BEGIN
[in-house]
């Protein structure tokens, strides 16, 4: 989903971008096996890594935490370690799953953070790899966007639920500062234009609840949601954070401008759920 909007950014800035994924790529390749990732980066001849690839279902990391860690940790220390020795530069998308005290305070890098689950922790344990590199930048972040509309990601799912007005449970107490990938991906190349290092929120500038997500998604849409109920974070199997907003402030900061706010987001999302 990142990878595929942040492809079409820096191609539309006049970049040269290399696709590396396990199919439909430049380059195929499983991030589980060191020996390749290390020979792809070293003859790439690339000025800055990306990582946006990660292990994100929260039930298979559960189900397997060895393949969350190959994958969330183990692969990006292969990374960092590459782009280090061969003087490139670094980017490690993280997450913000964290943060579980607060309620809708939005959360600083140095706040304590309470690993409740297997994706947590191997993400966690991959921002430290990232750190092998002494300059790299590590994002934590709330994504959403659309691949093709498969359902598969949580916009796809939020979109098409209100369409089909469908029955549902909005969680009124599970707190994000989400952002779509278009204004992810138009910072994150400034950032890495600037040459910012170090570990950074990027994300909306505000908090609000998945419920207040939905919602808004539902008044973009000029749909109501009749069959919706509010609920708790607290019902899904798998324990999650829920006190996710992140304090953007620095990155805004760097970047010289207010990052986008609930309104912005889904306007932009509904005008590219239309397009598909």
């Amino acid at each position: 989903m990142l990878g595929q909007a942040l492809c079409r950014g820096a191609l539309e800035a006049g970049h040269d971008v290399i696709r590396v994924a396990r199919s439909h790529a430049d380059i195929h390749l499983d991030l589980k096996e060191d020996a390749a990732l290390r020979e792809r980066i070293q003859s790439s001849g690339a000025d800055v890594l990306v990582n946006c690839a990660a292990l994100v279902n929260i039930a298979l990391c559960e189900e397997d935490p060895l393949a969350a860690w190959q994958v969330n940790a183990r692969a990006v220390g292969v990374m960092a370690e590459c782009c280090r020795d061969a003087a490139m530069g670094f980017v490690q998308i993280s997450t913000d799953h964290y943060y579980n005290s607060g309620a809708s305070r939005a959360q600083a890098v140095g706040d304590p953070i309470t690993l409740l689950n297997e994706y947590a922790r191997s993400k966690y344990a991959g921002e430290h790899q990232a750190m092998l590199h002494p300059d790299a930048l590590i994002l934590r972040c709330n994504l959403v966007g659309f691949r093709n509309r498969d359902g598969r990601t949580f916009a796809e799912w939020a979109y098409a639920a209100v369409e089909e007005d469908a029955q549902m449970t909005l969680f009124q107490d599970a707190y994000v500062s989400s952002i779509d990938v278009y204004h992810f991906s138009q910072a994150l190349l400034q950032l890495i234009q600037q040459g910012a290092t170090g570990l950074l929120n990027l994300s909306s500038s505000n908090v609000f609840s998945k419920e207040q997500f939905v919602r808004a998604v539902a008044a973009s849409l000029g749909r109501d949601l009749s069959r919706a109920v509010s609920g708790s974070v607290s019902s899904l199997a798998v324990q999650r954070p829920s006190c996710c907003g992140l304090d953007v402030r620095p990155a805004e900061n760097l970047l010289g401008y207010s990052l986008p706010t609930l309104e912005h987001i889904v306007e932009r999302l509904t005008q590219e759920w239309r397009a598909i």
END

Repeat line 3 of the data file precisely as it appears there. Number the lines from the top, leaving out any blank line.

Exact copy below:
């Amino acid at each position: 989903m990142l990878g595929q909007a942040l492809c079409r950014g820096a191609l539309e800035a006049g970049h040269d971008v290399i696709r590396v994924a396990r199919s439909h790529a430049d380059i195929h390749l499983d991030l589980k096996e060191d020996a390749a990732l290390r020979e792809r980066i070293q003859s790439s001849g690339a000025d800055v890594l990306v990582n946006c690839a990660a292990l994100v279902n929260i039930a298979l990391c559960e189900e397997d935490p060895l393949a969350a860690w190959q994958v969330n940790a183990r692969a990006v220390g292969v990374m960092a370690e590459c782009c280090r020795d061969a003087a490139m530069g670094f980017v490690q998308i993280s997450t913000d799953h964290y943060y579980n005290s607060g309620a809708s305070r939005a959360q600083a890098v140095g706040d304590p953070i309470t690993l409740l689950n297997e994706y947590a922790r191997s993400k966690y344990a991959g921002e430290h790899q990232a750190m092998l590199h002494p300059d790299a930048l590590i994002l934590r972040c709330n994504l959403v966007g659309f691949r093709n509309r498969d359902g598969r990601t949580f916009a796809e799912w939020a979109y098409a639920a209100v369409e089909e007005d469908a029955q549902m449970t909005l969680f009124q107490d599970a707190y994000v500062s989400s952002i779509d990938v278009y204004h992810f991906s138009q910072a994150l190349l400034q950032l890495i234009q600037q040459g910012a290092t170090g570990l950074l929120n990027l994300s909306s500038s505000n908090v609000f609840s998945k419920e207040q997500f939905v919602r808004a998604v539902a008044a973009s849409l000029g749909r109501d949601l009749s069959r919706a109920v509010s609920g708790s974070v607290s019902s899904l199997a798998v324990q999650r954070p829920s006190c996710c907003g992140l304090d953007v402030r620095p990155a805004e900061n760097l970047l010289g401008y207010s990052l986008p706010t609930l309104e912005h987001i889904v306007e932009r999302l509904t005008q590219e759920w239309r397009a598909i």